Thanks to the generosity of BP, Donlin Gold, USKH, and other industry partners, there was no cost for girls to attend the event and a free pizza lunch was provided. There are future patch roll-out events planned for later in the year in the communities of Bethel, Juneau, and Kenai.
Introduce a Girl to Engineering Day. Fifteen ExxonMobil Alaska women engineers introduced girls in grades 6-8 to engineering fields through fun, hands-on workshops such as “Feeling the Pressure” (physics), “Composition of the Earth” (reservoir engineering), and “Go with the Flow” (civil engineering). The girls also participated in a marble rollercoaster competition, attended a Q&A session with ExxonMobil’s women engineers, and heard from Exxon Mobil’s Joint Interest Manager Karen Hagedorn and GSAK CEO Sue Perles.
“Introduce a Girl to Engineering Day” was held April 26 in Anchorage. Nearly 90 girls turned out for the event. Thanks to the generous sponsorship of ExxonMobil Alaska, the event was held free of charge. All girls received breakfast and lunch, a t-shirt, and a goodie bag.
All-girl LEGO robotics teams. Girl Scout all-girl LEGO robotics teams the Electronically Overdressed Survivors and the Glacier Girls won big at the FIRST LEGO League (FLL) state championship tournament, held January 25 in Anchorage.
The FLL is a robotics program for 9- to 16-year-olds. Led by at least one adult coach, teams composed of up to ten youth design, build, and program an autonomous LEGO robot to score points on a thematic playing surface, creating an innovative solution to a problem as part of their project. GSAK had five all-girl LEGO robotics teams compete in the FFL state championship tournament: Disaster Dissolvers, Juneau; Electronically Overdressed Survivors, Anchorage; Glacier Girls, Anchorage; Junior Bots, Anchorage; and Obscure Natural Phenomenon Response Team, Juneau.
The Electronically Overdressed Survivors beat out more than 50 LEGO robotics teams to be crowned the overall state champion. The girls, led by coach Bruce Sexauer, earned the chance to compete at a national LEGO robotics tournament later this year.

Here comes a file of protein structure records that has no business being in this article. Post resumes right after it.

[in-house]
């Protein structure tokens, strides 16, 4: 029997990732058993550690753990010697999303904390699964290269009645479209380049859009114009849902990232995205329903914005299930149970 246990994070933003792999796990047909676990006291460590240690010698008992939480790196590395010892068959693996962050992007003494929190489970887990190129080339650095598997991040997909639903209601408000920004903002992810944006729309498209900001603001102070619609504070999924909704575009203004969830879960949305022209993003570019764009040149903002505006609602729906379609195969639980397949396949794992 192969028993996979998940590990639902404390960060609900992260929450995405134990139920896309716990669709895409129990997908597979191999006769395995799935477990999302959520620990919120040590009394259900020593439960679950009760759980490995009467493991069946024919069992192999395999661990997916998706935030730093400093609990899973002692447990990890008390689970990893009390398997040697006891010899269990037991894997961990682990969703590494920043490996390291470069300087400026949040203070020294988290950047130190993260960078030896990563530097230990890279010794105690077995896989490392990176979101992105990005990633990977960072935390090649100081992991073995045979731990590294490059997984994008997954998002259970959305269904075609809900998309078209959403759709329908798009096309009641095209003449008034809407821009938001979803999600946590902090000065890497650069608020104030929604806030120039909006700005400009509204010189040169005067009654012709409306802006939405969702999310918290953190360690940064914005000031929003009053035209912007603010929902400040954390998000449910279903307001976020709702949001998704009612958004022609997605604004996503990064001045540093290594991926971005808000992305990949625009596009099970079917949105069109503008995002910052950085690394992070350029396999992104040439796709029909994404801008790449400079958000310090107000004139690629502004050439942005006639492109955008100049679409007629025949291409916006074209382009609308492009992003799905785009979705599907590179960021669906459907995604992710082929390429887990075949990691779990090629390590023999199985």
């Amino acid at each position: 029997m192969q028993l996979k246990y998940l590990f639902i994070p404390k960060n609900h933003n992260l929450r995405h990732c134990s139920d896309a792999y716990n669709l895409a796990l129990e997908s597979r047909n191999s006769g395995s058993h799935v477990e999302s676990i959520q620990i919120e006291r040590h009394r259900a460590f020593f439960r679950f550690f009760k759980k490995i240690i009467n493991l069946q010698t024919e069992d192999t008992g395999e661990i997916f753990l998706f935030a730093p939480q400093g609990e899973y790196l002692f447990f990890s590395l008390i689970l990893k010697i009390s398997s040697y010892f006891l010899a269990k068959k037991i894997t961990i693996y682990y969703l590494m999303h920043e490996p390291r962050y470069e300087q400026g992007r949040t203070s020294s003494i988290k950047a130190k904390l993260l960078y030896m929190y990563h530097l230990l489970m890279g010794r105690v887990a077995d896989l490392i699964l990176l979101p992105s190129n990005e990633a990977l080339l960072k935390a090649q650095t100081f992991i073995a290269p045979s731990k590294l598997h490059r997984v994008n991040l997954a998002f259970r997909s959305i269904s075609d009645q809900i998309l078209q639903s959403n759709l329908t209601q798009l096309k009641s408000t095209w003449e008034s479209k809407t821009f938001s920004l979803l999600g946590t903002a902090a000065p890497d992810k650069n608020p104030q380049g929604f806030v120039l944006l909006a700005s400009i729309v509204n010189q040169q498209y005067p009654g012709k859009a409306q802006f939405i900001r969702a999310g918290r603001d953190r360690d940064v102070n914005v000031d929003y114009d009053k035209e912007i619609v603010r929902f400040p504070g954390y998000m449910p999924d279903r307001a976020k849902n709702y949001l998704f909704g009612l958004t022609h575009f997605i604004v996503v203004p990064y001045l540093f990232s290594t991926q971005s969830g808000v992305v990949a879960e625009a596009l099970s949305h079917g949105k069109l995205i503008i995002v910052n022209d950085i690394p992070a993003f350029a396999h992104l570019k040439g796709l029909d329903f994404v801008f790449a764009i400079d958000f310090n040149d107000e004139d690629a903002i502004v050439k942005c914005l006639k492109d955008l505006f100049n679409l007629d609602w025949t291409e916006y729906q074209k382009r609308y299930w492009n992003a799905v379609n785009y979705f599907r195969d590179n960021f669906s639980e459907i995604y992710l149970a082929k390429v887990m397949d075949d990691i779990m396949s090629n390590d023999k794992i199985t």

In addition to the robot matches (games), teams are evaluated on the three FFL elements: project, core values, and robot design. The Glacier Girls, led by coach Nikole Nelson, took home a trophy for scoring highest in the project category. This year’s theme was “Nature’s Fury,” which required teams to identify a community that could experience a natural disaster; identify a problem that happens when a natural disaster occurs; create an innovative solution that helps people prepare, stay safe, or rebuild; and share their problem and solution with others.
In addition to unique programs, GSAK is in the process of building a 6,500-square-foot lodge fully wired for interactive distance learning and STEM education at our Camp Singing Hills property in Chugiak. The lodge is due to be completed at the end of 2014.
“Expertise in STEM fields promotes inventiveness, scientific discovery, and efficiency in the way things are done, while also opening up new job and economic opportunities,” Perles said. “Through program partnerships with organizations such as Alaska Resource Education, BP Alaska, ExxonMobil Alaska, the Alaska SeaLife Center, the University of Alaska and many more, GSAK is committed to providing STEM programming to girls through activities aimed at engaging and cultivating interest in STEM fields.”